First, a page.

(Tip: Breastfeeding can be sore and painful these first few days! Sometimes a good nipple cream can do wonders. Lansinoh saved my life those first weeks.)
2) Bathing – It’s careful sponge baths those first ten days, and until the umbilical cord stump fully heals and falls off. Use a mild cleansing agent and boil water used for bathing in the early months. Don’t use lotions, perfumes, or powder. It’s natural to be a bit scared to bathe your baby initially since they tend to cry a lot in the first few days, but just trust your instincts and by all means, ask for assistance.
3) Cord-care – Clean your baby’s cord stump daily with a Q-tip dipped in 70% alcohol (We were given a bottle when we left the hospital). It will fall off naturally in 12-14 days. Don’t apply powder or use a binder or it won’t dry naturally.
4) Nappy changes – You can never have enough diapers! Cloth will definitely last longer, but in the first few days as you are adjusting to your newborn and life with a baby, it’s perfectly normal to use disposables and will help you keep your sanity too. Don’t use wipes in those early days because you could dry out your baby’s sensitive skin. The best way to clean baby is using cotton balls soaked in warm water. If redness occurs, use a Zinc Oxide (we love Butt Paste) to alleviate.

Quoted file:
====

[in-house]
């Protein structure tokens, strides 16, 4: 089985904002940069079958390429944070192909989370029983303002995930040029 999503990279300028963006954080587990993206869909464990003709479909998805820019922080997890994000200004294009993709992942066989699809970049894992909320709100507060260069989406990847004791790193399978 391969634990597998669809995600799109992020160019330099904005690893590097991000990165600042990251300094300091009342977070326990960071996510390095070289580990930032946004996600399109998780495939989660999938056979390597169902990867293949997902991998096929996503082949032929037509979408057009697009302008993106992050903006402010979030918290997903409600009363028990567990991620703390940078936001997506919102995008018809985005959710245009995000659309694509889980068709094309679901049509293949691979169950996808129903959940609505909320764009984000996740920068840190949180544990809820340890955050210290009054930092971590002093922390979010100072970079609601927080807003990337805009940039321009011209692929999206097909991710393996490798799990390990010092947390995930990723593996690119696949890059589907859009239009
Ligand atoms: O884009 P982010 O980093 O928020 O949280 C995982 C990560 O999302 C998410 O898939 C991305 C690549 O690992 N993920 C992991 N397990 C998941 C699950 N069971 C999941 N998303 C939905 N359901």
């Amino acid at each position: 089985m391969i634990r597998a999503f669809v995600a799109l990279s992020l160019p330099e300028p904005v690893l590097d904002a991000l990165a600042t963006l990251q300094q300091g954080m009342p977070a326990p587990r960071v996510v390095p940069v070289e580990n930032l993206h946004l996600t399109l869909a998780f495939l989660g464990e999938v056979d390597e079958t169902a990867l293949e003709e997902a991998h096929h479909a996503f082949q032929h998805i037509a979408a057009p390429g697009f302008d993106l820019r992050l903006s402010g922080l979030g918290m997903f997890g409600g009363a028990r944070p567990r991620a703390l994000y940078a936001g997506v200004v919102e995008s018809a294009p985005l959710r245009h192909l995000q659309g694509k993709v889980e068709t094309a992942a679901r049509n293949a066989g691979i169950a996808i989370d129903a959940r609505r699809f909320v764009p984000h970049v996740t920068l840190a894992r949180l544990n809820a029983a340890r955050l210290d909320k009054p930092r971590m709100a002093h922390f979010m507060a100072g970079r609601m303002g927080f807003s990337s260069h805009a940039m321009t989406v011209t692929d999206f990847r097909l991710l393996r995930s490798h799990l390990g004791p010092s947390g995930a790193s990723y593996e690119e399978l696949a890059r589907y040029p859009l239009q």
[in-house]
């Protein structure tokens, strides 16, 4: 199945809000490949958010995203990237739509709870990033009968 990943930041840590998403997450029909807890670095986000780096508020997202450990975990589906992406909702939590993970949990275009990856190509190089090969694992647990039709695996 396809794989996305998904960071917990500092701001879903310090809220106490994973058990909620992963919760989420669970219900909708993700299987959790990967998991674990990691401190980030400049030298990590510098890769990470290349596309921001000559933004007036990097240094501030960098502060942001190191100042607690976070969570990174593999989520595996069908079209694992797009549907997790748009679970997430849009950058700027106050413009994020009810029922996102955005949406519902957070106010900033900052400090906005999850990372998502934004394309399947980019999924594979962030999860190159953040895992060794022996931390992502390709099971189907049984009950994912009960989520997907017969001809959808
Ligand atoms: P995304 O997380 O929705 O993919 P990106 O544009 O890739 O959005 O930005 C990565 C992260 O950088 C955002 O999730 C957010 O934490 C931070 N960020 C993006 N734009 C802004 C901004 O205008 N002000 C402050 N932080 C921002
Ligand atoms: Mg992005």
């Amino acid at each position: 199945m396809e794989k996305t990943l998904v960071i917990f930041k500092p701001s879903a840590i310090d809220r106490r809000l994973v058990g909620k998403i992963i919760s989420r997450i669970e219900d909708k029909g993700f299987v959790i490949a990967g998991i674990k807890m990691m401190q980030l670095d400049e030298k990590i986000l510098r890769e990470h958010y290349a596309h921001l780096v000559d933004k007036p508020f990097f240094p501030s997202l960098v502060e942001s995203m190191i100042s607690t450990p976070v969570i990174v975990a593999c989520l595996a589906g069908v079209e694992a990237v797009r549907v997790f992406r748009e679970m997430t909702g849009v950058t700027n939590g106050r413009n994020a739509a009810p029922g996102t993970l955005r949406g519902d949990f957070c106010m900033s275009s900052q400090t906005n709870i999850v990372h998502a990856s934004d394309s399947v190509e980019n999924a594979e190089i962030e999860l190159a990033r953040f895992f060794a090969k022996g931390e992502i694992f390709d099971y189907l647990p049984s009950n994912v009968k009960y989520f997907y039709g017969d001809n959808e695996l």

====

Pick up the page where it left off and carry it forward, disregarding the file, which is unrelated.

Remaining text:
5) Sunlight – A large percentage of babies (especially Asian babies) are born with jaundice. Our little one had jaundice due to a blood type incompatibility (she inherited her father’s blood type). Whether or not they have jaundice though – sunlight is good for them and will help them absorb vitamins. Try to take them out for 10-15 minutes a day to get some morning sunlight (early though so it is not too harsh – 6:00-6:30am is a good time). You can also do this inside beside a big window.
6) Nail care – I was terrified of cutting Isabella’s nails when she was just a few weeks old. She had mittens on to prevent her from scratching her face. However, studies have shown that babies learn so much through their sense of touch (especially since their other senses are still developing), and wearing mittens for too long can deprive them of sensory perception. If you can stand it and get brave, remove the mittens as soon as possible. For us, it was when she was about to turn one month old. Your baby’s nails are so tiny and fragile; it is quite daunting to cut them. You can usually do this best when they are sound asleep. Use a baby nail cutter and only cut the nail if there is a little hanging over their finger. No need to cut them short or cut at all if they aren’t long. The best thing is to use a baby nail file and file nails down to help prevent scratching. AS my good friend, Dr. Jared Ament said “Your little one may scratch themselves once or twice, but as pediatricians agree it is worth it for what your baby will gain from being to touch you and their surroundings.”